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As discussed in a previous article, the moving average (MA) filter is perhaps one of the most widely used digital filters due to its conceptual simplicity and ease of implementation. The realisation diagram shown below, illustrates that an MA filter can be implemented as a simple FIR filter, just requiring additions and a delay line.

moving average filter, an MA filter can be implemented as a simple FIR filter, just requiring additions and a delay line. moving average FIR filter

Modelling the above, we see that a moving average filter of length \(\small\textstyle L\) for an input signal \(\small\textstyle x(n)\) may be defined as follows:

\( y(n)=\large{\frac{1}{L}}\normalsize{\sum\limits_{k=0}^{L-1}x(n-k)}\quad \text{for} \quad\normalsize{n=0,1,2,3….}\label{FIRdef}\tag{1}\)

This computation requires \(\small\textstyle L-1\) additions, which may become computationally demanding for very low power processors when \(\small\textstyle L\) is large. Therefore, applying some lateral thinking to the computational challenge, we see that a much more computationally efficient filter can be used in order to achieve the same result, namely:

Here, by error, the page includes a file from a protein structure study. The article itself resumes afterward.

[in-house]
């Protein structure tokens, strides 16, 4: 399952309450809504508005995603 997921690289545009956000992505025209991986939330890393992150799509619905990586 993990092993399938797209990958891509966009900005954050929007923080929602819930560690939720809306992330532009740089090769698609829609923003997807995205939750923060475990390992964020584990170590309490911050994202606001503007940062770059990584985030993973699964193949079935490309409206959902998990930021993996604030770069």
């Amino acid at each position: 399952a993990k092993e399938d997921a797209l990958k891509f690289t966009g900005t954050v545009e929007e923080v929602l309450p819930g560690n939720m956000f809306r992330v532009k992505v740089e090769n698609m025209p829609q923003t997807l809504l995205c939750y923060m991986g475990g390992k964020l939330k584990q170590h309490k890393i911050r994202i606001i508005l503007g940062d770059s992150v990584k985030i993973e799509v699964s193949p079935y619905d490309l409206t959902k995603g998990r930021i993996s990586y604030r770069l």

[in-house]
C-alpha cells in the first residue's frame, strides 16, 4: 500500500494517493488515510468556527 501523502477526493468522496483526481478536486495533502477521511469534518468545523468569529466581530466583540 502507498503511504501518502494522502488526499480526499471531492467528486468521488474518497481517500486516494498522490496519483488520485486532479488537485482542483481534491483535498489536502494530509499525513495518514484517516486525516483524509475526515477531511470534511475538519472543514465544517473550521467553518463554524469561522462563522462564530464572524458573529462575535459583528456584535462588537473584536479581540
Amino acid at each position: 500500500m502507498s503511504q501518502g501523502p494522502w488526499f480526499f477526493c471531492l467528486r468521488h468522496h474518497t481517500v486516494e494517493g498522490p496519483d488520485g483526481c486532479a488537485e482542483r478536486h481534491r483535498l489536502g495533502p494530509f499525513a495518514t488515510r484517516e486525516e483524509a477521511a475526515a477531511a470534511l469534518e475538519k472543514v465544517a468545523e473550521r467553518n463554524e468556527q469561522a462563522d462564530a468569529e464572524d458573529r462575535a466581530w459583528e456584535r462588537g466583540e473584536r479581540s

\(H(z)=\displaystyle\frac{1}{L}\frac{1-z^{-L}}{1-z^{-1}}\tag{2}\label{TF}\)

with the difference equation,

\(y(n) =y(n-1)+\displaystyle\frac{x(n)-x(n-L)}{L}\tag{3}\)

Notice that this implementation only requires one addition and one subtraction for any value of \(\small\textstyle L\). A further simplification (valid for both implementations) can be achieved in a pre-processing step prior to implementing the difference equation, i.e. scaling all input values by \(\small\textstyle L\). If \(\small\textstyle L\) is a power of two (e.g. 4,8,16,32..), this can be achieved by a simple binary shift right operation.

Is it an IIR or actually an FIR?